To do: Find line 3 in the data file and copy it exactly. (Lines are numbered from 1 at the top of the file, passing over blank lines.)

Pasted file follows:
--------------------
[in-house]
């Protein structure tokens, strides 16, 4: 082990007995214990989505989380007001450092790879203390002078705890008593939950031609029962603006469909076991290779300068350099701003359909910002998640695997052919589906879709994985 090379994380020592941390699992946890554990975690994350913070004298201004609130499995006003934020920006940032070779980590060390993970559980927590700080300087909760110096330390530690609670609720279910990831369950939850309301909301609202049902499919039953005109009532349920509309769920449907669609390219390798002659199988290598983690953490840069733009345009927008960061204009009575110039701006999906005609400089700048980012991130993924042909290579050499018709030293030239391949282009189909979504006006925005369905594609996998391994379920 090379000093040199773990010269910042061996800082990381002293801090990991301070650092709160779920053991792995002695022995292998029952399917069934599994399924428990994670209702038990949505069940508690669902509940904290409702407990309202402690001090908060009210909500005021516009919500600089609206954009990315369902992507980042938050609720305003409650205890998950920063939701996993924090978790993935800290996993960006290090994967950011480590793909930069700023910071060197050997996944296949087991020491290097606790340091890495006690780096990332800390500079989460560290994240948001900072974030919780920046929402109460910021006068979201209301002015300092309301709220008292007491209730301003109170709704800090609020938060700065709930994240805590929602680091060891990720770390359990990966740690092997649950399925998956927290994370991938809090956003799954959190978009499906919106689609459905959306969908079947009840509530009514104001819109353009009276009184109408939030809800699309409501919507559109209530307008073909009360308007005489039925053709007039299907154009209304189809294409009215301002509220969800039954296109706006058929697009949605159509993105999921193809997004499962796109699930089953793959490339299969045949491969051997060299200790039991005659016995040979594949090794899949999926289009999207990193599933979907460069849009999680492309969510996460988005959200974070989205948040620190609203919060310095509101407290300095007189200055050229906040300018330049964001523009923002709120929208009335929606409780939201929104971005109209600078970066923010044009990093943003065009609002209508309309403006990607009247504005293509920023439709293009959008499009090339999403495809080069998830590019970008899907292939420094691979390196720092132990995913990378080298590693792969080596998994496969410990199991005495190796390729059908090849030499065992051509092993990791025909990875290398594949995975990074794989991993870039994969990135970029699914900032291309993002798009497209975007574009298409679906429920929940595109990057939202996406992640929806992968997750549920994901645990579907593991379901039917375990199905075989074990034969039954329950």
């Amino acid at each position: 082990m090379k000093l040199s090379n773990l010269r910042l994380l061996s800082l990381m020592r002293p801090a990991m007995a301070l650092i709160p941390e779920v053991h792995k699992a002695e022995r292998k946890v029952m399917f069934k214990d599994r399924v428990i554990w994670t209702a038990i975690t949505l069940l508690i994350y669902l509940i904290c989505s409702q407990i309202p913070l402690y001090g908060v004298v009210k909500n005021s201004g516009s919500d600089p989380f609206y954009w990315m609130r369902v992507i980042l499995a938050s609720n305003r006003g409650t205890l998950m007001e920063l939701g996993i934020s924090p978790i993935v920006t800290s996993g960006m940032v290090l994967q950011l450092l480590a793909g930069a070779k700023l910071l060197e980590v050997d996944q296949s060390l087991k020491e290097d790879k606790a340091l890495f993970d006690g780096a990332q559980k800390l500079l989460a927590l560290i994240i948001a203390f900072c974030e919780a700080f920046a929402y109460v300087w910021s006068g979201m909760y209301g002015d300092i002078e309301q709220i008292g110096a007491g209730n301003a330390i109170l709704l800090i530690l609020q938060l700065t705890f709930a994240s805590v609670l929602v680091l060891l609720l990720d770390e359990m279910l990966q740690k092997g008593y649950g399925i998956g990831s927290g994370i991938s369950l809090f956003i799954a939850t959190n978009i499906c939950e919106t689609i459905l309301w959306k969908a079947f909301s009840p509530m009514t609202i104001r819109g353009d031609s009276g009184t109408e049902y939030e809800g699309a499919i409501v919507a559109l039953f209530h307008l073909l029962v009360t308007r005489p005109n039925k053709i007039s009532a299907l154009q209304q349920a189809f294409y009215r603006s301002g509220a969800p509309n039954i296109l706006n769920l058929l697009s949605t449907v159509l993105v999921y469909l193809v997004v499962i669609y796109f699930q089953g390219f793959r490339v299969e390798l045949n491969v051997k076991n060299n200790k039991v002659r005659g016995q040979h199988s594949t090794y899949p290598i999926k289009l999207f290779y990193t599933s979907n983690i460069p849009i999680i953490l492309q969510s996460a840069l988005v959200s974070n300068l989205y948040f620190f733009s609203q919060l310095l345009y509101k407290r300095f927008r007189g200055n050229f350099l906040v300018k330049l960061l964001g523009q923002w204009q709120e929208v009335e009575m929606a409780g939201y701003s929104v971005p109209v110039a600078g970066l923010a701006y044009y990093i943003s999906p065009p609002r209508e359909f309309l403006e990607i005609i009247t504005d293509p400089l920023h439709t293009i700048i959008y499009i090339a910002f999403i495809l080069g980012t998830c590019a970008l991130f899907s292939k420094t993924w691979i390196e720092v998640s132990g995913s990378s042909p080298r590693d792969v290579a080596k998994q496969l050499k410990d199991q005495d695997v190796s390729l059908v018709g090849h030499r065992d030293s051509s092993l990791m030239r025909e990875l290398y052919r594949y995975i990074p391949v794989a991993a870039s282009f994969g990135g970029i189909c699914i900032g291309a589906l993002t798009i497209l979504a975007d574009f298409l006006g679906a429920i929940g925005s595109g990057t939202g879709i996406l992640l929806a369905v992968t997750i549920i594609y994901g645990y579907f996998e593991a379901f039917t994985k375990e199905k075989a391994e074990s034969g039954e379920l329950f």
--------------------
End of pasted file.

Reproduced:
């Amino acid at each position: 082990m090379k000093l040199s090379n773990l010269r910042l994380l061996s800082l990381m020592r002293p801090a990991m007995a301070l650092i709160p941390e779920v053991h792995k699992a002695e022995r292998k946890v029952m399917f069934k214990d599994r399924v428990i554990w994670t209702a038990i975690t949505l069940l508690i994350y669902l509940i904290c989505s409702q407990i309202p913070l402690y001090g908060v004298v009210k909500n005021s201004g516009s919500d600089p989380f609206y954009w990315m609130r369902v992507i980042l499995a938050s609720n305003r006003g409650t205890l998950m007001e920063l939701g996993i934020s924090p978790i993935v920006t800290s996993g960006m940032v290090l994967q950011l450092l480590a793909g930069a070779k700023l910071l060197e980590v050997d996944q296949s060390l087991k020491e290097d790879k606790a340091l890495f993970d006690g780096a990332q559980k800390l500079l989460a927590l560290i994240i948001a203390f900072c974030e919780a700080f920046a929402y109460v300087w910021s006068g979201m909760y209301g002015d300092i002078e309301q709220i008292g110096a007491g209730n301003a330390i109170l709704l800090i530690l609020q938060l700065t705890f709930a994240s805590v609670l929602v680091l060891l609720l990720d770390e359990m279910l990966q740690k092997g008593y649950g399925i998956g990831s927290g994370i991938s369950l809090f956003i799954a939850t959190n978009i499906c939950e919106t689609i459905l309301w959306k969908a079947f909301s009840p509530m009514t609202i104001r819109g353009d031609s009276g009184t109408e049902y939030e809800g699309a499919i409501v919507a559109l039953f209530h307008l073909l029962v009360t308007r005489p005109n039925k053709i007039s009532a299907l154009q209304q349920a189809f294409y009215r603006s301002g509220a969800p509309n039954i296109l706006n769920l058929l697009s949605t449907v159509l993105v999921y469909l193809v997004v499962i669609y796109f699930q089953g390219f793959r490339v299969e390798l045949n491969v051997k076991n060299n200790k039991v002659r005659g016995q040979h199988s594949t090794y899949p290598i999926k289009l999207f290779y990193t599933s979907n983690i460069p849009i999680i953490l492309q969510s996460a840069l988005v959200s974070n300068l989205y948040f620190f733009s609203q919060l310095l345009y509101k407290r300095f927008r007189g200055n050229f350099l906040v300018k330049l960061l964001g523009q923002w204009q709120e929208v009335e009575m929606a409780g939201y701003s929104v971005p109209v110039a600078g970066l923010a701006y044009y990093i943003s999906p065009p609002r209508e359909f309309l403006e990607i005609i009247t504005d293509p400089l920023h439709t293009i700048i959008y499009i090339a910002f999403i495809l080069g980012t998830c590019a970008l991130f899907s292939k420094t993924w691979i390196e720092v998640s132990g995913s990378s042909p080298r590693d792969v290579a080596k998994q496969l050499k410990d199991q005495d695997v190796s390729l059908v018709g090849h030499r065992d030293s051509s092993l990791m030239r025909e990875l290398y052919r594949y995975i990074p391949v794989a991993a870039s282009f994969g990135g970029i189909c699914i900032g291309a589906l993002t798009i497209l979504a975007d574009f298409l006006g679906a429920i929940g925005s595109g990057t939202g879709i996406l992640l929806a369905v992968t997750i549920i594609y994901g645990y579907f996998e593991a379901f039917t994985k375990e199905k075989a391994e074990s034969g039954e379920l329950f």